News : NASA's New Horizons mission to Pluto

Date: 2015-07-25 09:39:05

NASA's New Horizons mission to Pluto

After travelling nine years and almost 5.3 billion kilometres, NASA's New Horizons spacecraft will have just one day up close with dwarf planet Pluto and its five moons.

Crucial to the mission is an Australian team operating the giant antennas that will track New Horizons at the moment it comes closest to its target, on Tuesday at 9.50pm.

That seems enough pressure to make even the calmest operator a little edgy, but their leader is confident all will go well.

"We're not nervous because we've rehearsed this quite a few times," said Ed Kruzins​, the CSIRO director of the Canberra Deep Space Network, which operates four communications dishes on behalf of NASA.

On Tuesday evening, the space probe will make its closest approach to Pluto, about 12,500 kilometres away, travelling at 58,000km/h â€“ 100 times the speed of a rifle bullet.

"It will pass quickly, which is why we have to get it right here on Earth," said Dr Kruzins. "There will not be another shot."

As Earth spins, the powerful yet highly sensitive dishes at Tidbinbilla will be in the perfect position facing Pluto for Tuesday's approach.

"At closest approach we'll be the station carrying all the data, the imagery and Pluto's atmospheric measurements," he said.

Piloting the Australian antennas will be five operators, known as team C, who will ensure the connection with New Horizons' satellite keeps the stream of data flowing smoothly on the night.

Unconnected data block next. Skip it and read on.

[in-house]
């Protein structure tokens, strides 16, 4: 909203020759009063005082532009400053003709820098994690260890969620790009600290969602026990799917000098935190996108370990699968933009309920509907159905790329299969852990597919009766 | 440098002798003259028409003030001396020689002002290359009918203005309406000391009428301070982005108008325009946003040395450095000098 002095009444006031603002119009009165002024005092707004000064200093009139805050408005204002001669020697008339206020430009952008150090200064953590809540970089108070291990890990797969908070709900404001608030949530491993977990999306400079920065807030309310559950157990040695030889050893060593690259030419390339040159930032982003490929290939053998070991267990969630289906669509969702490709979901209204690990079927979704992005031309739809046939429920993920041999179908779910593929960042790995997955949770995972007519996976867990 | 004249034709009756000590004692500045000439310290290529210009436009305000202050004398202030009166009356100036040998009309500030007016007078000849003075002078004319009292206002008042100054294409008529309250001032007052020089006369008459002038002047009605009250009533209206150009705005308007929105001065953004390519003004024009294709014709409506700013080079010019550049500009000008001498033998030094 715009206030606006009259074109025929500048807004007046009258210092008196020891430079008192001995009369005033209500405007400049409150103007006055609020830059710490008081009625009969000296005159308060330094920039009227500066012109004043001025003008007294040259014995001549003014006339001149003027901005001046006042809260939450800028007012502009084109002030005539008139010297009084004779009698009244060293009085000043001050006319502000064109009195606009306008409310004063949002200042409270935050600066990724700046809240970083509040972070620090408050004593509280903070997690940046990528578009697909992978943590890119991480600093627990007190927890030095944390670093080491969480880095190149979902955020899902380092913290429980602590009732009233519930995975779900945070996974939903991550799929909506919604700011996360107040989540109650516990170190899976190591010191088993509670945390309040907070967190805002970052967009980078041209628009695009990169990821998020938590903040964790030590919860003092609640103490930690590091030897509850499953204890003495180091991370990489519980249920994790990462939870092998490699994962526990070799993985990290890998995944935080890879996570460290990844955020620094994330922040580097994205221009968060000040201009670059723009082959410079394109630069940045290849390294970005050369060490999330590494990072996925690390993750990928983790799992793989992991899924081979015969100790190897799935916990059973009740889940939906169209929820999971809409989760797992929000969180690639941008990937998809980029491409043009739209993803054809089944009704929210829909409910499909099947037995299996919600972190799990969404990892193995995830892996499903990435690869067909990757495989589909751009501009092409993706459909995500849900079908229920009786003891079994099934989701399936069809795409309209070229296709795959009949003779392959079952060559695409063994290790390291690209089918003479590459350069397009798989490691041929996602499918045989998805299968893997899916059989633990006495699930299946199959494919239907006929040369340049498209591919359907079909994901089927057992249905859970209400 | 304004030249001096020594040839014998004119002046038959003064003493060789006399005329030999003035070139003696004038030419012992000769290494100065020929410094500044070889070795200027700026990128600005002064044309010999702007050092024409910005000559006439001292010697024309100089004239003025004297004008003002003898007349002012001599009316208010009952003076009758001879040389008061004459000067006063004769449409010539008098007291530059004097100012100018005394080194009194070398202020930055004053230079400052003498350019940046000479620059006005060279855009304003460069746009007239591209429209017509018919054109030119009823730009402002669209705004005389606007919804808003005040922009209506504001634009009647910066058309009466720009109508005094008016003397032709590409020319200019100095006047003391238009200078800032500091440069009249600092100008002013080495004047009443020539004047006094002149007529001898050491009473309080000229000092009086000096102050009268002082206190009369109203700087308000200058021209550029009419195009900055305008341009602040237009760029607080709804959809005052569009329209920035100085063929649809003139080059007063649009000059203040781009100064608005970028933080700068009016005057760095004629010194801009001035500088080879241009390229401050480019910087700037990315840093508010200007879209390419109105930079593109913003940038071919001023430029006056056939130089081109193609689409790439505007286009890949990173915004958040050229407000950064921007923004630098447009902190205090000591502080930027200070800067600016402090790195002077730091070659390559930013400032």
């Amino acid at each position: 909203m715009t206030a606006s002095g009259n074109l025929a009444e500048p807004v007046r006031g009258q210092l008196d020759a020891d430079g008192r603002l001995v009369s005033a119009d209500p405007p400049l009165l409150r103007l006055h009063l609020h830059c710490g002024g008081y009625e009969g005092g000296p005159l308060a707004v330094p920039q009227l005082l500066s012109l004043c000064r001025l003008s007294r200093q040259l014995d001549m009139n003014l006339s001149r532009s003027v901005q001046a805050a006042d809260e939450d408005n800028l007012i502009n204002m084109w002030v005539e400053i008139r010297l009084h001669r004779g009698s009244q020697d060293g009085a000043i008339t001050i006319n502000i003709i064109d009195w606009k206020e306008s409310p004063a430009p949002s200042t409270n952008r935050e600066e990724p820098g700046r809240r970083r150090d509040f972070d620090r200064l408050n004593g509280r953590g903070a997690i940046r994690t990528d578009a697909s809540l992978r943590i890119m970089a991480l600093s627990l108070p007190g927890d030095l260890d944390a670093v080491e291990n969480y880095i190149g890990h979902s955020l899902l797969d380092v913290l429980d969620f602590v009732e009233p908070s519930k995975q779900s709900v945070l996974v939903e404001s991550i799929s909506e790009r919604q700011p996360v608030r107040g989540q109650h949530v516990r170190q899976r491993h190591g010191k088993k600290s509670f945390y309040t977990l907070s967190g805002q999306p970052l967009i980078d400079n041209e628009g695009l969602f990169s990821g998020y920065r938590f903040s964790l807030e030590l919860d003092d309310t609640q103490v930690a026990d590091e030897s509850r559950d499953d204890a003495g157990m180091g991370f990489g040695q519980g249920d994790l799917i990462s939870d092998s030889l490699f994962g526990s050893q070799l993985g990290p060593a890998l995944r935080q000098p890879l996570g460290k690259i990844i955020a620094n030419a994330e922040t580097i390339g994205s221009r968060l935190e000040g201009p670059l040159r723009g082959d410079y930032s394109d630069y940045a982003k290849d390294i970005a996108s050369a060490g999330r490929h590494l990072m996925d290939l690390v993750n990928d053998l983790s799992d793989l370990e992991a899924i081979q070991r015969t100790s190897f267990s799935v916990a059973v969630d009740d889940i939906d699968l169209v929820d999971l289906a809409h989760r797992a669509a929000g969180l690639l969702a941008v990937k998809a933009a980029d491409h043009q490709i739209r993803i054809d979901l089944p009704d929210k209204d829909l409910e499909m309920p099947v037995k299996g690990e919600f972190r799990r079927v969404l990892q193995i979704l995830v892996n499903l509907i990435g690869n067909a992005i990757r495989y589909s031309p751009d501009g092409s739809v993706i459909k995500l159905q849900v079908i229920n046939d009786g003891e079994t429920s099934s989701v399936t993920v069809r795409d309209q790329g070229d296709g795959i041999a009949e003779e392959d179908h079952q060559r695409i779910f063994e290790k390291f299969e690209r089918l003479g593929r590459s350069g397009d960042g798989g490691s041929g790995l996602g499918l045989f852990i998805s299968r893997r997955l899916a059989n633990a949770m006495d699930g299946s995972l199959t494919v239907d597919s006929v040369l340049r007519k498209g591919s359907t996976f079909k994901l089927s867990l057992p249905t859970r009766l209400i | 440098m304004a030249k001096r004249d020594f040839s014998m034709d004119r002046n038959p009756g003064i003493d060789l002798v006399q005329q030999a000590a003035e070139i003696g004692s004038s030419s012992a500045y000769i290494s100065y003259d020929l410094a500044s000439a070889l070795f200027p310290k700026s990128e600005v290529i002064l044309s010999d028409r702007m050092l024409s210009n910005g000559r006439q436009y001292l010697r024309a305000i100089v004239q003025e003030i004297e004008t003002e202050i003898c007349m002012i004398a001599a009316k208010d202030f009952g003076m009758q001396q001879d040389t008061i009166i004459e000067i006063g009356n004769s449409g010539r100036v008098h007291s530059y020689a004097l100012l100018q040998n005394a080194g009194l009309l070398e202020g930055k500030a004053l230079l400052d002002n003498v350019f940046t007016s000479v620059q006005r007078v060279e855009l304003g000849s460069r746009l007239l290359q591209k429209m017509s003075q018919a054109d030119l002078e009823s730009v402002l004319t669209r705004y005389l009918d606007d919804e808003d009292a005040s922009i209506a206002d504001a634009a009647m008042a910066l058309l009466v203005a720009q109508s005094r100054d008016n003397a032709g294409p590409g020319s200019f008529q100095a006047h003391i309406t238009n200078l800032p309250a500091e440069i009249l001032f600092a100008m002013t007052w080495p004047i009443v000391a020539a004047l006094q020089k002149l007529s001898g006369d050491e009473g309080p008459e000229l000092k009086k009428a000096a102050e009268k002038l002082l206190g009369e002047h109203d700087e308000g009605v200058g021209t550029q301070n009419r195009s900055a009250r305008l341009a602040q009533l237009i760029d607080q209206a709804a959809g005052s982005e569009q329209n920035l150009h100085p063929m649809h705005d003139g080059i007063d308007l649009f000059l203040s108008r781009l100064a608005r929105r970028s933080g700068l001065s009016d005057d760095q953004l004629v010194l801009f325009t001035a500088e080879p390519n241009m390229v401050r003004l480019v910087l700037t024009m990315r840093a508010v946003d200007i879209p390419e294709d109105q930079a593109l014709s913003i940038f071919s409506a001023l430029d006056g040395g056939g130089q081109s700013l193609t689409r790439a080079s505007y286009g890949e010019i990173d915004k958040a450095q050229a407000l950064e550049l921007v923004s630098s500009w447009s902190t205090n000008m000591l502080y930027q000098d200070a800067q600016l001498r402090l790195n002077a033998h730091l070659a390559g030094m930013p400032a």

It takes more than 4½ hours for data to travel one way from Pluto to Earth and, given the 4.8 billion kilometres between the two planets, the signal is nothing more than a whisper from space.

Despite its speed, New Horizons, which is about the size of a big fridge with an antenna on its side, has taken almost nine years to reach Pluto.

"We've been to every other planet bar Pluto. This is Captain Cook stuff," Dr Kruzins said.

The probe isn't carrying enough fuel to slow down and orbit the dwarf planet, so instead will fly past it, and its moon Charon, and head for the Kuiper​ belt, a region beyond the planets that is thought to contain lots of icy moons.

Although the mission is only a fly-by, it promises to reveal many insights into a distant region of the solar system.

"If you think of the solar system, it has three key parts to it: the inner rocky planets like Earth and Mars, then the gas giants; the third part, which we know little about, are these icy moons, of which Pluto is the first one," Dr Kruzins said.

It is hoped data from New Horizons will reveal the role these icy moons had in the formation of the early solar system.